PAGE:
Not in Saudi Arabia. The prosecution and the judge presiding over the case ignored the footage. Four of the rapists were sentenced to one to five years in prison, along with up to 1,000 lashes—not for rape, but for kidnapping. The rape charges, the court claimed, could not be proved.
And the woman who was raped? She was sentenced to 90 lashes. Her crime: riding in a car with another man not her husband. The woman was, naturally enough, incensed. She protested. “At the first session, [the judges] said to me, ‘what kind of relationship did you have with this individual? Why did you leave the house? Do you know these men?’ They asked me to describe the situation. They used to yell at me,” she told Human Rights Watch. “They were insulting. The judge refused to allow my husband in the room with me. One judge told me I was a liar because I didn’t remember the dates well. They kept saying, ‘Why did you leave the house? Why didn’t you tell your husband [where you were going]?’”
And for that, the court doubled her lash sentence, to 200, and added six months in prison for good measure. The court also suspended her lawyer’s license to practice law. The reason: “Judges of the Qatif General Court,” the Times reported, “have accused him of trying to tarnish the court’s image by talking to the media.” Lashes, the Times notes, “are meted out in increments because offenders could not survive hundreds of lashes at once. The administrator of the punishment is supposed to hold a Koran under his arm so he cannot swing the whip too fiercely; lashes are not supposed to leave permanent scars. The sentence is frequently delivered in public, often at the entrance to a jail.”
Not that those qualifiers diminish the brutality of the practice, or its misogyny, or the court’s sadism. But that’s Wahhabism in Saudi Arabia, where it wouldn’t even be accurate to compare the law to something Medieval—unless the comparison was with Christian Medieval law. In Medieval Islam, none of this would have been tolerated, and even less so in the Prophet Muhammad’s time. Muhammad would have regarded as barbaric and unacceptable such treatment of women, who were, in his eyes, on equal footing with men in all matters moral, social or commercial. (On Tuesday, the Saudi Justice Ministry, bowing to the embarrassment of international outrage, agreed to “review the case.”)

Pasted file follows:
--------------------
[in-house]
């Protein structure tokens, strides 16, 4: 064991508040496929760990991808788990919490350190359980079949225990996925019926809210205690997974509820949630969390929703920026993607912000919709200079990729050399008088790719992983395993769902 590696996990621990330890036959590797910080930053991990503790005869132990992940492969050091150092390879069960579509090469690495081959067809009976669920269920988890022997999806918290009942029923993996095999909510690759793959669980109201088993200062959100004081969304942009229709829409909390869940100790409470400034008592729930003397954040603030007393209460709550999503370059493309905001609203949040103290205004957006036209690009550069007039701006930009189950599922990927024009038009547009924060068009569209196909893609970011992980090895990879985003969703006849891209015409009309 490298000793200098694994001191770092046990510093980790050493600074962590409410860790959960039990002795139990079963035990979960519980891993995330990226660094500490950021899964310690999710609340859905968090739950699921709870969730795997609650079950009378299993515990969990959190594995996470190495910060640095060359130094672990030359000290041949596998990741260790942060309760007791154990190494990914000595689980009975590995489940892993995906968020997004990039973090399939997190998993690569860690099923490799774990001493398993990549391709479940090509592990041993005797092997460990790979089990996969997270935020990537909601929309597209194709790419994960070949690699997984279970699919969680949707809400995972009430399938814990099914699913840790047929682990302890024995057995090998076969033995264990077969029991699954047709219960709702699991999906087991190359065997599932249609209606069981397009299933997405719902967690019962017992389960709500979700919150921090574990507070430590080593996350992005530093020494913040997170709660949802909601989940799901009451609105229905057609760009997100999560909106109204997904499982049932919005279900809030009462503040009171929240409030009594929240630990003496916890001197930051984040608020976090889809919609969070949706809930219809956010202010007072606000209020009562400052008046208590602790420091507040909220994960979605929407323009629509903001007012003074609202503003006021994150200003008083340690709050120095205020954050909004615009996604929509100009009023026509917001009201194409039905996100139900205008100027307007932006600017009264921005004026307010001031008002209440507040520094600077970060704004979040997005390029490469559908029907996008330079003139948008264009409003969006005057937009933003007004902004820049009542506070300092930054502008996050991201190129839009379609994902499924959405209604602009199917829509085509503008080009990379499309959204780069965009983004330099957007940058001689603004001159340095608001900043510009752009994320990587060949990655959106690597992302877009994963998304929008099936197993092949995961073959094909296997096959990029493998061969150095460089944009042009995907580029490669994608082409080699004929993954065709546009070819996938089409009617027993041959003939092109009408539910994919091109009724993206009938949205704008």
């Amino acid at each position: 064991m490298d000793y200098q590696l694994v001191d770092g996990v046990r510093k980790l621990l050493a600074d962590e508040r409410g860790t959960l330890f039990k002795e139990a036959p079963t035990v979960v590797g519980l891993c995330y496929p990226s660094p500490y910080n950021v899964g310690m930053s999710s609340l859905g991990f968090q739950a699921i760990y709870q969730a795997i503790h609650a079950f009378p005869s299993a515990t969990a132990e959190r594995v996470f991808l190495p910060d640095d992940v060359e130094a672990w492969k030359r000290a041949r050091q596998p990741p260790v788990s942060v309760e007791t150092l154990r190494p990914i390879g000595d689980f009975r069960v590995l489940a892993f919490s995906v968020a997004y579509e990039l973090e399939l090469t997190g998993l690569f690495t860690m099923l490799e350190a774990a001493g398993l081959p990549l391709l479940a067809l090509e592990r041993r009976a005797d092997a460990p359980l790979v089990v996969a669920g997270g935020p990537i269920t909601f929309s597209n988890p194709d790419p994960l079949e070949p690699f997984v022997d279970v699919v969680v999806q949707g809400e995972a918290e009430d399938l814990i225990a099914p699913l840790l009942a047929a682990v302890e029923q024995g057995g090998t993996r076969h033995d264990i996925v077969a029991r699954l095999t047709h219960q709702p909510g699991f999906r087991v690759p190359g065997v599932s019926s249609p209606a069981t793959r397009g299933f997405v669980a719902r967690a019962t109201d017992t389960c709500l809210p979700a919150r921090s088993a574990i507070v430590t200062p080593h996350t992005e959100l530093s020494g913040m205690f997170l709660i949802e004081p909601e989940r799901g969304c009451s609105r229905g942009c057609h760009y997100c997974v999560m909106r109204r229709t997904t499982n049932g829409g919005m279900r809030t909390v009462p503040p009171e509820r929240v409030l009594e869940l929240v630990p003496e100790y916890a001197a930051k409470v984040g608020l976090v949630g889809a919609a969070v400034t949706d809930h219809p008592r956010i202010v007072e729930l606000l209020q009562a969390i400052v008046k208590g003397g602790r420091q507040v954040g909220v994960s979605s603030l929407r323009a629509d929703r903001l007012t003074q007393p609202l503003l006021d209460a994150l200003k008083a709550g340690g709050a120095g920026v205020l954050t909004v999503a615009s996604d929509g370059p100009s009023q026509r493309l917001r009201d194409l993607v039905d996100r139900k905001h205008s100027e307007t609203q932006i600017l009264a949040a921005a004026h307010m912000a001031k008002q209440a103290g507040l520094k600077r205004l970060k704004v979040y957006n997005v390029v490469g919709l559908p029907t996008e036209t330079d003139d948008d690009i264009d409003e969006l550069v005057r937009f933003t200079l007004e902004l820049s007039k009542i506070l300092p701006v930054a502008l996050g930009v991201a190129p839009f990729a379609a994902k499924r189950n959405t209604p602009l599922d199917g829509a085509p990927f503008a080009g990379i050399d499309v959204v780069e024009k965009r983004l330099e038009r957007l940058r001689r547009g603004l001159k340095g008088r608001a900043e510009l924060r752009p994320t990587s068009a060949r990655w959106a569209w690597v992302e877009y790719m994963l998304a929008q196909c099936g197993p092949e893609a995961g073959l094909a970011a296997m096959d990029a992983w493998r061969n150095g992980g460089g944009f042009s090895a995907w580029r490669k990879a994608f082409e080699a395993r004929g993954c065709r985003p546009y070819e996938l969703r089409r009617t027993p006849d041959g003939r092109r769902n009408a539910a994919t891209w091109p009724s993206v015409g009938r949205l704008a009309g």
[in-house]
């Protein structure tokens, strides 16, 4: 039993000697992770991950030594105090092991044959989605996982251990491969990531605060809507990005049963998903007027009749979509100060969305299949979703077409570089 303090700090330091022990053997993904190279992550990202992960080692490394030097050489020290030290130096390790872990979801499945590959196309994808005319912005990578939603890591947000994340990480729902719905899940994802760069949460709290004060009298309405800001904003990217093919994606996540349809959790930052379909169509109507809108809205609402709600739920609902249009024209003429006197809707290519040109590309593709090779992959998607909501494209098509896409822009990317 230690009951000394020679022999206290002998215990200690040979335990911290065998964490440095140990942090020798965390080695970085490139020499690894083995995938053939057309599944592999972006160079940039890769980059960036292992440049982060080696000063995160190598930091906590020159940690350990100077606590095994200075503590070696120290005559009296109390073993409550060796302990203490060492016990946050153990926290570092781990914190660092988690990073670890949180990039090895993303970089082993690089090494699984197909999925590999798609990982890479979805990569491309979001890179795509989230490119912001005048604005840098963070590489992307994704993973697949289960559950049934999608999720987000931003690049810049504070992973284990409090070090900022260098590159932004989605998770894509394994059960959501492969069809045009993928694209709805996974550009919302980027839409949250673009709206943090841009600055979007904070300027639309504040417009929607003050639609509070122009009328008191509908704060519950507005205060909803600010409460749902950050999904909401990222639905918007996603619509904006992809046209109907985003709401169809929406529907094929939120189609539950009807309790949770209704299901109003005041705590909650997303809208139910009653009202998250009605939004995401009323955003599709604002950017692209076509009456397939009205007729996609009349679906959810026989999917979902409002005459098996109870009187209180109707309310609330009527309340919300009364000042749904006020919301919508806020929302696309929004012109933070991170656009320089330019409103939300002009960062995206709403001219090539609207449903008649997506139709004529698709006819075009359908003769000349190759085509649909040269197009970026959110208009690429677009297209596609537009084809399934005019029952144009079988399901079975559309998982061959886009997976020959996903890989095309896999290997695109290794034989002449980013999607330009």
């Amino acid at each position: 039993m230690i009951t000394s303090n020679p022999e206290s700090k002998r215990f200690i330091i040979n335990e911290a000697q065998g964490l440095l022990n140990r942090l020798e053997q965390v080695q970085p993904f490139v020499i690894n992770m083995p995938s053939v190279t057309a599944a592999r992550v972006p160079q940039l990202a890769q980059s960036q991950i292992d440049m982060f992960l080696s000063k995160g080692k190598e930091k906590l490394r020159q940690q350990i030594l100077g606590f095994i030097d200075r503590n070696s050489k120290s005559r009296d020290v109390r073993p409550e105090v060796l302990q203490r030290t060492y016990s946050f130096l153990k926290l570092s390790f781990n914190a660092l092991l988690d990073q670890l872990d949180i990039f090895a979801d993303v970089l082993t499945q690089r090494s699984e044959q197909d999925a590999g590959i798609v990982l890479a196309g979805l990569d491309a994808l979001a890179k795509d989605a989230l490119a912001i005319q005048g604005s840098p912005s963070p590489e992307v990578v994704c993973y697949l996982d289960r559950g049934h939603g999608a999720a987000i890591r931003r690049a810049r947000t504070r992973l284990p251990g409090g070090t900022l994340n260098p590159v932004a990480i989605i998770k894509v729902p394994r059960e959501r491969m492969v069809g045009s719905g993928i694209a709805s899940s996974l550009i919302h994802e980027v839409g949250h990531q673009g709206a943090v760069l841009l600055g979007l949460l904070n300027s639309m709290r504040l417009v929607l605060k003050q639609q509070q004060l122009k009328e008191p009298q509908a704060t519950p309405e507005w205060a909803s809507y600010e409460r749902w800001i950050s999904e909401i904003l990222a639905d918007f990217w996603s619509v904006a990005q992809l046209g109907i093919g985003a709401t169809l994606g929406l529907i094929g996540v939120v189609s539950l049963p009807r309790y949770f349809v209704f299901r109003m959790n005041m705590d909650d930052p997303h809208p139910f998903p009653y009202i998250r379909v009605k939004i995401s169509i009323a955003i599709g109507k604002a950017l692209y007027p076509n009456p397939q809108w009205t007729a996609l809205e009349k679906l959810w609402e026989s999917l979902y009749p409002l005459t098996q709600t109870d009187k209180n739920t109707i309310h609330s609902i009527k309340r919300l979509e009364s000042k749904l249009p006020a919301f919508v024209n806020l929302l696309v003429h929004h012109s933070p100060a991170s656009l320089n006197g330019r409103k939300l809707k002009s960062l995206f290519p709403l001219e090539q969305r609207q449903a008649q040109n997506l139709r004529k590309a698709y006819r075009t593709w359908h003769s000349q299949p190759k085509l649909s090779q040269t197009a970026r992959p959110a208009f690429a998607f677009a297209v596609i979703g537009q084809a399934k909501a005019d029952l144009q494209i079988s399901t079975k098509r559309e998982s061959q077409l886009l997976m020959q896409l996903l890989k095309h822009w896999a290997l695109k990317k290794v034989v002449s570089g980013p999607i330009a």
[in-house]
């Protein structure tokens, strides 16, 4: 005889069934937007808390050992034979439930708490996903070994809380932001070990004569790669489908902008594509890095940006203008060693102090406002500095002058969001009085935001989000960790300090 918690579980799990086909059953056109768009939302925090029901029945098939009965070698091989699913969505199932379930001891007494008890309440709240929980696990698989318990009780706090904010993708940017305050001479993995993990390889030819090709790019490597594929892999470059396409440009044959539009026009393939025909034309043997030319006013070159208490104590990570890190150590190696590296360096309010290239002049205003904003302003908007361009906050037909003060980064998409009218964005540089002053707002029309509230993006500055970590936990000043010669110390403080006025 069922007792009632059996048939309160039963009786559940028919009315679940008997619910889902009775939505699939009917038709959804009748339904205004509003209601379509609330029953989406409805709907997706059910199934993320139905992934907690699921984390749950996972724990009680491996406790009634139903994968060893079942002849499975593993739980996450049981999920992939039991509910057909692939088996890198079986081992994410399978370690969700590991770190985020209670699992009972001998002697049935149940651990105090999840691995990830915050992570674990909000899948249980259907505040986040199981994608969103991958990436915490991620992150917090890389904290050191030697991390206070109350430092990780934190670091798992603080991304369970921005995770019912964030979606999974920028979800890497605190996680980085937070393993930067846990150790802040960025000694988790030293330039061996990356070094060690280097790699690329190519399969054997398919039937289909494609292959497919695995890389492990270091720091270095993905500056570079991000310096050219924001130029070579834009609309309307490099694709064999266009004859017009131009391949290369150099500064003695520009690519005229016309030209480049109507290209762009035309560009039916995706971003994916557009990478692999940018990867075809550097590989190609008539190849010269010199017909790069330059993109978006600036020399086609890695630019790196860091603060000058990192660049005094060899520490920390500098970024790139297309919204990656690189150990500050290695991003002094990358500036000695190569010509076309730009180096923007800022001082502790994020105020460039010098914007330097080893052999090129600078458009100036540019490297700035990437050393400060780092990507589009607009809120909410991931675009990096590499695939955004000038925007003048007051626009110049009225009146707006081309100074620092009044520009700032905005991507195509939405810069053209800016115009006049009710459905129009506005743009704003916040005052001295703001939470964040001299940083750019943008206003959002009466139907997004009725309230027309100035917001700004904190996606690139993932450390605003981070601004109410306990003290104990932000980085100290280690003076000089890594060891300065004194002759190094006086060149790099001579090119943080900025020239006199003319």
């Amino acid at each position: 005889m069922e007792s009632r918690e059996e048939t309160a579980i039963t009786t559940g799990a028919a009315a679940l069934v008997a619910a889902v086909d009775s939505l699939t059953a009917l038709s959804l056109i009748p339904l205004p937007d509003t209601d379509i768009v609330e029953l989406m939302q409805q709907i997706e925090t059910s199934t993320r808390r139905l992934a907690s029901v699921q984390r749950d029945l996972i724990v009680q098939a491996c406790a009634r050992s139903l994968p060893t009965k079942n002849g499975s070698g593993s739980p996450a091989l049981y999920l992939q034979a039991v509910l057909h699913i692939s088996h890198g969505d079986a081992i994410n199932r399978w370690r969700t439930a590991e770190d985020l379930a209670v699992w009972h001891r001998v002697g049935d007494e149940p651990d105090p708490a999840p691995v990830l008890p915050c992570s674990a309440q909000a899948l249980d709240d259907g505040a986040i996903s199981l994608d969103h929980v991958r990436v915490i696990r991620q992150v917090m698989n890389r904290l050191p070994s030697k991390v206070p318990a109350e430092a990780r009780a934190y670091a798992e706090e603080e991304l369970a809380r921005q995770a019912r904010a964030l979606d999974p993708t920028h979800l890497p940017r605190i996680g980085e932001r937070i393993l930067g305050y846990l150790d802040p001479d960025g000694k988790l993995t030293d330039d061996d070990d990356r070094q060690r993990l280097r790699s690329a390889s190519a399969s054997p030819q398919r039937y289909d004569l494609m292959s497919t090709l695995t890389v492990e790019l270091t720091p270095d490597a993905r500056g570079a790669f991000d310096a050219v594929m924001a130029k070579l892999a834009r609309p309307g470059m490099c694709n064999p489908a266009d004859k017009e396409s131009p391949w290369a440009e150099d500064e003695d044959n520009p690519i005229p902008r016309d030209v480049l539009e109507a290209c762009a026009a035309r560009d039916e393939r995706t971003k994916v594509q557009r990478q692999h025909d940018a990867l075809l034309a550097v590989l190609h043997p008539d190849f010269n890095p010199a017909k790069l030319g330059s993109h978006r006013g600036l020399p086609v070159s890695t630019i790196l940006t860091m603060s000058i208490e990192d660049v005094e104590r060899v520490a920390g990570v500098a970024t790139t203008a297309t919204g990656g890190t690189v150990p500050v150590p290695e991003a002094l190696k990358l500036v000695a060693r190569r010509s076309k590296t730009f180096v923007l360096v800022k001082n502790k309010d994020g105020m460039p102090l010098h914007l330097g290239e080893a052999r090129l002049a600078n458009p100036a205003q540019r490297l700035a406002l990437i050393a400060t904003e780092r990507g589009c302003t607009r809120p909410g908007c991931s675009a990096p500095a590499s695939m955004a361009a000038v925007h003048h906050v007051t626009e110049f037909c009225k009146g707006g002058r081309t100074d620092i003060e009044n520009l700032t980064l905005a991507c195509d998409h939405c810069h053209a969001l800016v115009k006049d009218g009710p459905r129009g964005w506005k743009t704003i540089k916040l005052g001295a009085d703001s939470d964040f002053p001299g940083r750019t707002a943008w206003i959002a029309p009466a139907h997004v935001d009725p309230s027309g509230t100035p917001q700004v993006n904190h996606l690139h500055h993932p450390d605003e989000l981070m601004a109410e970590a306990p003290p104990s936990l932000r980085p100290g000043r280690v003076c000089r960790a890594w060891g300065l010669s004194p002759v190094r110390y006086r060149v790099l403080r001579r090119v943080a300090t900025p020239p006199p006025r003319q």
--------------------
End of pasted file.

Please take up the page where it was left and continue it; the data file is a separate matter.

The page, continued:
But Saudi Arabia is far from the only outpost of Byzantine barbarism when it comes to reviling women, punishing the innocent, and excusing rapists.
Hop over to allegedly modern and snazzy Dubai in the United Arab Emirates, that rich city state doing so much to attract investors, tourists, foreign laborers and celebrities to bask in its immense riches and supposedly western-friendly environs. Alexandre Robert, 15 years old, was enjoying himself there last summer when, taking a ride with a friend, he found himself surrounded by three adult Arab men, Emiratis, who proceeded to kidnap him, strip him, rape him, then dump him off with a threat that they’d kill his parents if he talked.
Robert talked anyway, and the men were apprehended. But the Egyptian doctor who examined Robert (and found the men’s semen inside him) dismissed Robert’s claim that he was raped and accused him of being a homosexual. The authorities lied to Robert’s family, saying at first that the two assailants were medically clean, when, in fact, one of them had tested positive for HIV when imprisoned on a prior offense. And for good measure, Robert was threatened with prosecution and prison—for engaging in homosexual acts.
Places like Dubai pretend that homosexuality doesn’t exist by banning it, then re-branding it an aberrance and casting it off, literally, when it happens to appear: foreigners, who make up three-quarters of the population of the Emirates, are deported when outed, although Emirati homosexuals are generally treated gingerly.
Where does that leave Robert? In the safety of Switzerland, for fear that, had he stayed in the Emirates, he might have ended up in prison. But his case carries on. He returned to Dubai in early November just to testify in the case. His mother has started a web site, boycottdubai.com, dedicated “to all the children of the world whose wounds were never recognized, their words never heard and their suffering never known,” and dedicated “to all the mothers of the world even the ones of my son’s aggressors.”
The Arab Peninsula is awash in a certain kind of riches. Justice is not among those.